Love hurts. For Derwena de Caro, songstress, female icon, and teenage dream, success brought drugs, alcohol, and a philandering boyfriend. It also brought wealth, fame, and a stalker, or so she claimed. And that's where I came in, to investigate the identity of the stalker, little realizing that the trail would lead to murder and a scandal that would make the newspaper headlines for months on end.
Love hurts. For me, Samantha Smith, enquiry agent, love arrived at the end of a fist. First I had to contend with an alcoholic mother who took her frustrations out on me throughout my childhood then my husband, Dan, who regarded domestic violence as an integral part of marriage. But I survived. I obtained a divorce, kept my sense of humor, and retained an air of optimism. I established my business and gained the respect of my peers. However, I was not prepared for Dan when he reentered my life or for the affection showered on me by Dr. Alan Storey, a compassionate and rather handsome psychologist.
Sam's Song. This is the story of a week that changed my life forever.
©2014 Hannah Howe (P)2015 Hannah Howe
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Customer Reviews

Most Helpful
5 out of 5 stars
By Bookman on 21-08-15

A Wonderful Book

Where does Sam's Song rank among all the audiobooks you’ve listened to so far?

Sam's Song ranks in my top five audio books because of the quality of the narration and the emotion within the story. In Samantha Smith, Hannah Howe portrays a likeable, believable character, a woman who has suffered in the past, but who is determined to create for herself a brighter future. The book takes the reader and Samantha on an emotional rollercoaster and the story stays with you after you have read the final page.

What other book might you compare Sam's Song to, and why?

I think people who enjoy the novels of Robert B Parker and Marcia Muller, and private detective fiction in general, will enjoy this book.

Which scene did you most enjoy?

I enjoyed the scenes with Woody, the guitarist, because of their humour, and the chapters featuring Samantha's ex-husband Dan. The emotion of the story comes across in these chapters and you realise how difficult it must be for someone to overcome the trauma of domestic violence. It is to the author's credit that she doesn't gloss over the difficulties Sam faced; indeed, you can see how those difficulties helped to shape Sam's determined personality.

Did you have an emotional reaction to this book? Did it make you laugh or cry?

The book made me laugh out loud and brought a tear to my eye. I laughed at Woody's comments and behaviour, and at the jokes told by Sam's detective friend, 'Sweets' MacArthur. My emotions were stirred in the scenes featuring Dan; you sense that Sam is a decent, honest person, trying to do the best job she can, while Dan is manipulative and doing everything he can to undermine her. In these chapters you feel for Sam as she wrestles with her inner demons. I think these chapters give you a great insight in Sam's character and help you to understand why she became a private eye.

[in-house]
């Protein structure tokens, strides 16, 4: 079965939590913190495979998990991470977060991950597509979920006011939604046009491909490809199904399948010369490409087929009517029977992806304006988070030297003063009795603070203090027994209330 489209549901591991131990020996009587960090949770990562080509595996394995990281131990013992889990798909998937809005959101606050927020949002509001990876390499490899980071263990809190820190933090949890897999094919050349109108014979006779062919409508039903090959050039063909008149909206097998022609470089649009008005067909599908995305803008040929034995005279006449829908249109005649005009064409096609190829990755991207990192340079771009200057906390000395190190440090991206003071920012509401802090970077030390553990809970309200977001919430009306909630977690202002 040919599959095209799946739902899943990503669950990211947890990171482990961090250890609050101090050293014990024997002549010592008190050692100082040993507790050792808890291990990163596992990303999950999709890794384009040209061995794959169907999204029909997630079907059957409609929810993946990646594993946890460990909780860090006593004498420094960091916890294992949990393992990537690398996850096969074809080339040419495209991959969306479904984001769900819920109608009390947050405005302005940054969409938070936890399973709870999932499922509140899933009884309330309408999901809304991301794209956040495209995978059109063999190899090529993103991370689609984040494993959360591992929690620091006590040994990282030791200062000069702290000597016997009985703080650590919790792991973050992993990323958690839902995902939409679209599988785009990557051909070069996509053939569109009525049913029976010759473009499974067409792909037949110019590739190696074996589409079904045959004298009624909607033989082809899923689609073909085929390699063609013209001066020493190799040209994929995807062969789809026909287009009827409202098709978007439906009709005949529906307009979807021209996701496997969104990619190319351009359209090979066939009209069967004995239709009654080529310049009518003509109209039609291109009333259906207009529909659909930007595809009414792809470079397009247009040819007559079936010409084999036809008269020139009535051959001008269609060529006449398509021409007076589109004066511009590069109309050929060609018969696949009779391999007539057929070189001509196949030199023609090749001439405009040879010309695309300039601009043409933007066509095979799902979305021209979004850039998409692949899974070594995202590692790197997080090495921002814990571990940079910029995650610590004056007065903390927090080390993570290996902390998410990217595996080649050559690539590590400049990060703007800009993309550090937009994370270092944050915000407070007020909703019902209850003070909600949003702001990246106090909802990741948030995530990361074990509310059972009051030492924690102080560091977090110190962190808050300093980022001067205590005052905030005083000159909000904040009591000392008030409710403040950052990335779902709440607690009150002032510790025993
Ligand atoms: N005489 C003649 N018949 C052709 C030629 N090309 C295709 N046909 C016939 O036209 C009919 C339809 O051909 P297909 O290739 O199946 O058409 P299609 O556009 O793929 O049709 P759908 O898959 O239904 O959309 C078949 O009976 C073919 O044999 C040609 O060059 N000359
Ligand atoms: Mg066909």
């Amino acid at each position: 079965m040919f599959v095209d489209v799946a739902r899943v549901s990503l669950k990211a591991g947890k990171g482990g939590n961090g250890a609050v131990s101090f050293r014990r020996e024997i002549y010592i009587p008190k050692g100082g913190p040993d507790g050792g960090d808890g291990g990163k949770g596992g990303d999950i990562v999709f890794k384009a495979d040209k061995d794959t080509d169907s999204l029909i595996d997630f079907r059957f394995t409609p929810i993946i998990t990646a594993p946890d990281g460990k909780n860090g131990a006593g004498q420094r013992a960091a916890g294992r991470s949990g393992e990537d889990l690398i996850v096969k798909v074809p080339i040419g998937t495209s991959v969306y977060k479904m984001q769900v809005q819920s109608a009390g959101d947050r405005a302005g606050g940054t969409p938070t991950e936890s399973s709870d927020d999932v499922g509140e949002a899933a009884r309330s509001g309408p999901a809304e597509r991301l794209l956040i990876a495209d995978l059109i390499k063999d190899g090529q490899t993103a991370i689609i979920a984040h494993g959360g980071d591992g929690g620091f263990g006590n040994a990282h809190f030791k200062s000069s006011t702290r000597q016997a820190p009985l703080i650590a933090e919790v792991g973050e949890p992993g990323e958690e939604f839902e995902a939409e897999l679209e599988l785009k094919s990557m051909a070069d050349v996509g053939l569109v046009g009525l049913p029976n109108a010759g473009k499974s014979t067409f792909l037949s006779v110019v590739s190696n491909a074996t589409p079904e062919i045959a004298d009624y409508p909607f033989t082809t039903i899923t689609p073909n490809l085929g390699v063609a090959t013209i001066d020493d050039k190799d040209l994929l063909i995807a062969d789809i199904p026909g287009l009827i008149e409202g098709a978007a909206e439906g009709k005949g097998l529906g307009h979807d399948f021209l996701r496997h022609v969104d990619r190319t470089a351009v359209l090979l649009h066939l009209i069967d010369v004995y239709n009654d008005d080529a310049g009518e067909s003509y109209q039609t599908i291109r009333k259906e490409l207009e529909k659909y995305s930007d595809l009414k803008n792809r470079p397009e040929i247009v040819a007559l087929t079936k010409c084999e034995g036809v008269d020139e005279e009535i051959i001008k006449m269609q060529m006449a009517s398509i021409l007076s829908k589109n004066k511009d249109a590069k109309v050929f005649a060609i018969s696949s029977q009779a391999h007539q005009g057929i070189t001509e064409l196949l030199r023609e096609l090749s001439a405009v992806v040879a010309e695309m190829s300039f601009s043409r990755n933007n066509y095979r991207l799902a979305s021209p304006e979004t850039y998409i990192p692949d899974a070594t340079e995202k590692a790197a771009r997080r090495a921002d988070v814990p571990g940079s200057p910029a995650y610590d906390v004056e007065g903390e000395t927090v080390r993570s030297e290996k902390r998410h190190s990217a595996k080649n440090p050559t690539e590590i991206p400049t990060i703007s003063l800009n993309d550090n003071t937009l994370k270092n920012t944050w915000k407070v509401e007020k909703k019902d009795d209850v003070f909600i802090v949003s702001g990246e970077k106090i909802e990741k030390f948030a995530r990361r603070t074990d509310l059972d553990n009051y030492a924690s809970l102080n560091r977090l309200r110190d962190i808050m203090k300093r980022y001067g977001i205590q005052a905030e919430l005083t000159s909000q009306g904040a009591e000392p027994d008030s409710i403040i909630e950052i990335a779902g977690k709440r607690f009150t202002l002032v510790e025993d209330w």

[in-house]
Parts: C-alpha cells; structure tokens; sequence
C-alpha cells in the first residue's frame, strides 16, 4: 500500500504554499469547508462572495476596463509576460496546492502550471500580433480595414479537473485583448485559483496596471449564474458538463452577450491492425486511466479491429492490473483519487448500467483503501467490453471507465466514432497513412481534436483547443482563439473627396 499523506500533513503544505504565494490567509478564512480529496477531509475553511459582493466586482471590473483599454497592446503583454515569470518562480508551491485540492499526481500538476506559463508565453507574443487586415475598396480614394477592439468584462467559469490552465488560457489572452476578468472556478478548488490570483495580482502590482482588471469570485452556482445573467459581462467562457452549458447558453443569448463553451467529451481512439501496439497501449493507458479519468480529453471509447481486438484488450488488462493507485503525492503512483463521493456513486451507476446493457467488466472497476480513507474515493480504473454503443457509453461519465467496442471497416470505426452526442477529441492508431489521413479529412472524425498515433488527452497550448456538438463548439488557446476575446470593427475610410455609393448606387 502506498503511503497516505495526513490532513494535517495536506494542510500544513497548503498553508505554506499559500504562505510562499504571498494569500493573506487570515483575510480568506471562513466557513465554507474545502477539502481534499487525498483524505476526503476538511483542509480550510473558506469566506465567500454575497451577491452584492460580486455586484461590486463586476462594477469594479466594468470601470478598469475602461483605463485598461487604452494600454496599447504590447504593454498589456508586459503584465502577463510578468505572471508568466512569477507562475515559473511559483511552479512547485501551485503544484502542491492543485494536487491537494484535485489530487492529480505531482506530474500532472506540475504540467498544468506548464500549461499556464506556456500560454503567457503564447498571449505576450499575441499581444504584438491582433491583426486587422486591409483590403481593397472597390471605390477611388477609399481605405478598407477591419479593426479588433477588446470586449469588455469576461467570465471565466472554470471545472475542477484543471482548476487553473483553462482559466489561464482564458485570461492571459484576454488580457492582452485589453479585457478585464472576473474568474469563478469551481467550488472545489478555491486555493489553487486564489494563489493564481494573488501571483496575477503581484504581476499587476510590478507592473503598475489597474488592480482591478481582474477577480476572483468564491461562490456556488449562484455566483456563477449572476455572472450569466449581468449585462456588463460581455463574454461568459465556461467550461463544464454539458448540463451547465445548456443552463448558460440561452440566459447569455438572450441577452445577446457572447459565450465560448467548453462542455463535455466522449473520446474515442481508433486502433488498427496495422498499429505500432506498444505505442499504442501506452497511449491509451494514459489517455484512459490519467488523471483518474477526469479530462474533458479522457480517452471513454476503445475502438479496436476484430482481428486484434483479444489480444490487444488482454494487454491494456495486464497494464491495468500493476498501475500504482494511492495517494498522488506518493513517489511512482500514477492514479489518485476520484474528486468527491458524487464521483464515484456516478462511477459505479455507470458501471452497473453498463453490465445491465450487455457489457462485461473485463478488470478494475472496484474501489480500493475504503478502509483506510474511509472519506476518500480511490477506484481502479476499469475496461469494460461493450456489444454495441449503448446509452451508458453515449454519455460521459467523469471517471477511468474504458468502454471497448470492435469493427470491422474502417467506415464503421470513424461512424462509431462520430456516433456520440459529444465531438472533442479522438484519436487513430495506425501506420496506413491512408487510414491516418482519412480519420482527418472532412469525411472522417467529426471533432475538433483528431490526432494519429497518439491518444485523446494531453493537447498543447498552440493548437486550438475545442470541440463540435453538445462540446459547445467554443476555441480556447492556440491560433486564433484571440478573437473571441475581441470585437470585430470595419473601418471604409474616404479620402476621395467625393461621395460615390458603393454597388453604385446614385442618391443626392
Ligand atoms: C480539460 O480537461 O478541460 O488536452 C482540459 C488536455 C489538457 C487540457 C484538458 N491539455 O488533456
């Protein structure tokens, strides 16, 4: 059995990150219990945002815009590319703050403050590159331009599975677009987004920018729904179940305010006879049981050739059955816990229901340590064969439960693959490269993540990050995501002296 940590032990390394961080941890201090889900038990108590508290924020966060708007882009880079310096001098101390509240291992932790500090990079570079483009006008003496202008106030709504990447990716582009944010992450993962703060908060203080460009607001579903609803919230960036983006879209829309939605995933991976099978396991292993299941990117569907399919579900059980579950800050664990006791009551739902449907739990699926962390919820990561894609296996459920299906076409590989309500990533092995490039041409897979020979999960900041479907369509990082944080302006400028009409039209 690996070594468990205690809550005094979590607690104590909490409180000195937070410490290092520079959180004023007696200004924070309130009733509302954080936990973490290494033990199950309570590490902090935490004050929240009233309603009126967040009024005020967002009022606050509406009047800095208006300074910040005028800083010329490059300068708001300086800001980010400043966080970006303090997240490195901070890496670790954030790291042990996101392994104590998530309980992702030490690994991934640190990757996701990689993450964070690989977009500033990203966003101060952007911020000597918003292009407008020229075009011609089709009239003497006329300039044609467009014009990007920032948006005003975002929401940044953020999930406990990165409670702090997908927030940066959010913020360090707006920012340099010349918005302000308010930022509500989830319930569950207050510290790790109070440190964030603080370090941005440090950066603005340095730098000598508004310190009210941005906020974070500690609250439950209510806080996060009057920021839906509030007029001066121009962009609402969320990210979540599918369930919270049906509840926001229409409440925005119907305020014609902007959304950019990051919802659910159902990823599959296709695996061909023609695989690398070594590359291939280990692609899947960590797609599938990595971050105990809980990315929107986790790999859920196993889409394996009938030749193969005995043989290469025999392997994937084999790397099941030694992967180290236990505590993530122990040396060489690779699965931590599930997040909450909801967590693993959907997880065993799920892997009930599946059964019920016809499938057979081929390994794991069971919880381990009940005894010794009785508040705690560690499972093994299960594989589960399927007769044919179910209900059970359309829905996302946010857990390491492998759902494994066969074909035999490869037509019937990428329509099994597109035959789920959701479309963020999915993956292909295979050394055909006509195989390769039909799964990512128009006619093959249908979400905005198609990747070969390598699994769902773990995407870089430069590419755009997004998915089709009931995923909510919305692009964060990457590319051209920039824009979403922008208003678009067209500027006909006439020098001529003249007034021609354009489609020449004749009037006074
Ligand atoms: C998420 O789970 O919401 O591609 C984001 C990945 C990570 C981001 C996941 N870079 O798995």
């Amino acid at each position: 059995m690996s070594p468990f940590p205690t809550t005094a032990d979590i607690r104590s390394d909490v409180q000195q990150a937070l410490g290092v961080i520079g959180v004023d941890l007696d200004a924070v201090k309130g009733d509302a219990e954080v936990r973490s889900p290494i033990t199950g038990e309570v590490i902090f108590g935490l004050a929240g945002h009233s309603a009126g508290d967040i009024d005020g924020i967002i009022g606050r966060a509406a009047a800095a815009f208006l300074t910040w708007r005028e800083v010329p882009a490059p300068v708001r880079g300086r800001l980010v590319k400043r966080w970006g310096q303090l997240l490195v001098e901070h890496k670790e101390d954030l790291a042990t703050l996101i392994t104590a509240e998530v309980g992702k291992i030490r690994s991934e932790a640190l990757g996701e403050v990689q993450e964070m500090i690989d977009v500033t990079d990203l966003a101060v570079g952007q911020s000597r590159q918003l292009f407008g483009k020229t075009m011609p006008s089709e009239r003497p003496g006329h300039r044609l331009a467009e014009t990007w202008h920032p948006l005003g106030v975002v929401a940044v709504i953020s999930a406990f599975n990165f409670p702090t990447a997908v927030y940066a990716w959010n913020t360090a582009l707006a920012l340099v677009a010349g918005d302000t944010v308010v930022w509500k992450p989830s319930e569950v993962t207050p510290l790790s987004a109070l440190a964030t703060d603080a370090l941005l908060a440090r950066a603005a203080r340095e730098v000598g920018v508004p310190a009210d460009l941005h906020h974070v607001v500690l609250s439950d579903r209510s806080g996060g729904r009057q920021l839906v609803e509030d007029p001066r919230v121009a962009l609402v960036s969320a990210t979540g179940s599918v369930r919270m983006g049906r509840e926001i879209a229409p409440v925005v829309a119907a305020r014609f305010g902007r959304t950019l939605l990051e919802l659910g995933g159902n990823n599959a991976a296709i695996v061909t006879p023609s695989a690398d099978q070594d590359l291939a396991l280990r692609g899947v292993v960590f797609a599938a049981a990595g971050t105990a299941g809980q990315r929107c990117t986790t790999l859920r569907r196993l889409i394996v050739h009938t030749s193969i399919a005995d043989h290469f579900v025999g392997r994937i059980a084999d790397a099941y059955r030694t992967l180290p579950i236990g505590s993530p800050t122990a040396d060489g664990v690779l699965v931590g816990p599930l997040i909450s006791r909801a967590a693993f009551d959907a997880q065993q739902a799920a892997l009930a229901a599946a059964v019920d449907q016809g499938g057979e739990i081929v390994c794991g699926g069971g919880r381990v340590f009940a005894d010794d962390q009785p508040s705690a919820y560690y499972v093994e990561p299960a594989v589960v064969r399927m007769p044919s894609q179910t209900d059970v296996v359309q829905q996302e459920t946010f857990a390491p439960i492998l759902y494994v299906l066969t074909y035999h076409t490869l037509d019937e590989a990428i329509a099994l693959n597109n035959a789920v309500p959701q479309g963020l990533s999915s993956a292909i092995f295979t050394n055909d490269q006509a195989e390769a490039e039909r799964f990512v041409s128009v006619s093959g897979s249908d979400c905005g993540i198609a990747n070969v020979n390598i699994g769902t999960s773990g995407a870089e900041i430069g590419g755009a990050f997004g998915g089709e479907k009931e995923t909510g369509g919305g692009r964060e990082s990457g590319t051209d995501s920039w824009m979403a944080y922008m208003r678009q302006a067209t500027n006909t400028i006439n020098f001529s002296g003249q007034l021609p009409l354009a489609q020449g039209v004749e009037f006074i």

Any additional comments?

I think Sam's Song is a wonderful book, beautifully narrated. Suzan Lynn Lorraine captures the emotion within the story and puts feeling into every line. I like books that stay with me after I have read the final page and Sam's Song is such a book.

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1 of 2 people found this review helpful

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Customer Reviews

Most Helpful
3 out of 5 stars
By Me & My Girls on 21-08-15

Not Bad

I didn't realize that the setting for this book was England and listening to the narrator certainly wasn't much help in conveying it. The story had a few many twists and turns considering it's limited duration and seemed more convoluted than complicated. I liked the central character Samantha Smith, except when she was passive and/or cringing in the face of her abusive ex-boyfriend Dan. Derwena the drinking and drugging pop star was a "ripped from the headlines" twentysomething diva. I liked this one okay but I'm hoping subsequent books get better.

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2 of 2 people found this review helpful

3 out of 5 stars
By Amazon Customer on 01-08-17

struggled to finish this one.

This story is in the "ok" category, and the narrator does massive damage to the audio version. She is a reader, not an actor, a pause-in-the-wrong-place type, and does not vary her characters much. It's also hard to get a sense of place, since this is a Welsh story told by a slow reading (painfully slow at times) American with zero attempt at an accent. This makes for a serious disconnect when hearing colloquial phrases and terms. The editing is slightly lacking...mispronounced words, slurred or missed words, stress on the wrong words, and awkward hesitations on top of a strange and unlikely plot development were tough to listen to. The story had potential, but most of it dissolved by the middle of the book and was hastily strapped together in a vain attempt to end on a solid note. The irrationality of the main character's belief systems works against her to the point that she's unlikable.

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